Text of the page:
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#178- Shadow of a Doubt

Quick recap: Young Charlie (named before it was cool to call girls Charlie) loves her Uncle Charlie.That is, until she suspects he might be a serial killer. Which he totally is.

Just an uncle and his niece, embracing intimately

Just an uncle and his niece, embracing intimately

Fun (?) fact: The tune Young Charlie gets stuck in her head in the beginning of the film is the ‘Merry Widow Waltz’, a reference to her serial killer uncle. It’s supposed to have been a big clue as to whether or not Uncle Charlie is guilty, but as I’m not so up to date on my waltzes, I missed it.

Still Uncle Charlie and Young Charlie. Nothing weird going on at all.

Still Uncle Charlie and Young Charlie. Nothing weird going on at all.

My thoughts: Shadow of a Doubt was directed by Alfred Hitchcock, a fact that at first surprised me and after watching, made perfect sense. Before starting this list, Hitchcock was synonymous with ‘horror’ to me, and I wasn’t entirely impressed by either Psycho or The Birds. But as I have since discovered through Frenzy and North by Northwest, he is also adept at thrillers and I have now learned, Film Noir. Hitchcock has said on several occasions that this was his favorite movie, and it’s pretty easy to see why.

For starters, I think the cast is what really makes this film so enjoyable. Joseph Cotten played the part of Uncle Charlie perfectly, making him a terrifying killer by the end of the movie. Young Charlie (played by Teresa Wright) was also wonderful, with her ability to be naive as well as the most wise in the family. My favorite characters, though, were Young Charlie’s dad and his friend, Herb. The two men had a hobby of coming up with ways to kill each other, which was as disturbing as it was comical.In one scene, Herb asks Charlie’s father if he tasted anything funny in the tea that was served earlier. The father admitted that it did taste funny, to which Herb replied that he had added soda, but it could’ve just as easily been poison. It almost seemed like something David Lynch might do, creating these characters who only talk of gruesome ways to murder the other and still manage to stay good friends.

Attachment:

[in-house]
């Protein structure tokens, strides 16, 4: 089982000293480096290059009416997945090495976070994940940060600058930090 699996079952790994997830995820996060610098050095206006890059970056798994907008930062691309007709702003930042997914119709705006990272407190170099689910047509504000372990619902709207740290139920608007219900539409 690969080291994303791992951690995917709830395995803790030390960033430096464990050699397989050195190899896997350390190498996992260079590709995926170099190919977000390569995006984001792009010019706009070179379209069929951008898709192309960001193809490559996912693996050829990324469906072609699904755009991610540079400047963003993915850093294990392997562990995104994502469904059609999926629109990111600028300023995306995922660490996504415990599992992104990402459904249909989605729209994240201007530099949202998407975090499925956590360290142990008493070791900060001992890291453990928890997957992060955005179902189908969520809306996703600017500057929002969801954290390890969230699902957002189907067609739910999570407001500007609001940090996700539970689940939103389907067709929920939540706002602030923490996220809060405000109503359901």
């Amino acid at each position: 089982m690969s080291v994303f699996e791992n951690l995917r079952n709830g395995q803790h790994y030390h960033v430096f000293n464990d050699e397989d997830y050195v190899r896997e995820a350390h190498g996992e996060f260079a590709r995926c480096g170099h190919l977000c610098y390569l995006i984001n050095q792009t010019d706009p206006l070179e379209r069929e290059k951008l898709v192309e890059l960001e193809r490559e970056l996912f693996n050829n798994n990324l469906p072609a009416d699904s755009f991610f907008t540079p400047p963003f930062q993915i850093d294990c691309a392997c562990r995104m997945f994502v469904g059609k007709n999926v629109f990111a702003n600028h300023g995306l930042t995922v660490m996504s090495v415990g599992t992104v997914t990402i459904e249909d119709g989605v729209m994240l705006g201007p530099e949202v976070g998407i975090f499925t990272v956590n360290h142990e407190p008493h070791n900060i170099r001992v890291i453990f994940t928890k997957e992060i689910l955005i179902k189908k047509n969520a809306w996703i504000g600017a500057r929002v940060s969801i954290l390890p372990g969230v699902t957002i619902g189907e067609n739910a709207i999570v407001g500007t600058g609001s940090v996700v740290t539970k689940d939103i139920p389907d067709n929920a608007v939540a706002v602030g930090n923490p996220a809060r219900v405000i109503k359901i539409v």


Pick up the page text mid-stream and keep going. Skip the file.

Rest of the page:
The one drawback of the film is the actual mystery. It’s clear from the very beginning that Uncle Charlie is a murderer, so it really became more of a question of how he would be caught. The last quarter of the movie dealt with him trying to kill Young Charlie, since she knew too much, which became more comical than it should’ve been. Uncle Charlie was sinister and played his part well, but his constant attempts to murder his niece reminded me of Wil E. Coyote always trying to catch the Roadrunner and instead being outsmarted in some way.

Uncle Charlie giving his niece a ring, full of familial love

Uncle Charlie giving his niece a ring, full of familial love

Final review: 4/5. Depending on your perspective, Shadow of a Doubt is a near perfect satire about suburban life (the entire town falls in love with Uncle Charlie, never stopping to question all the weird stuff he does).

Up next: Diary of a Country Priest

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3 responses to “#178- Shadow of a Doubt

  1. One of my favorite Hitchcock films. Love it.

  2. Pingback: In Retrospect pt. 2 | 1001 Movie Nights

  3. Pingback: #236- Strangers on a Train | 1001 Movie Nights

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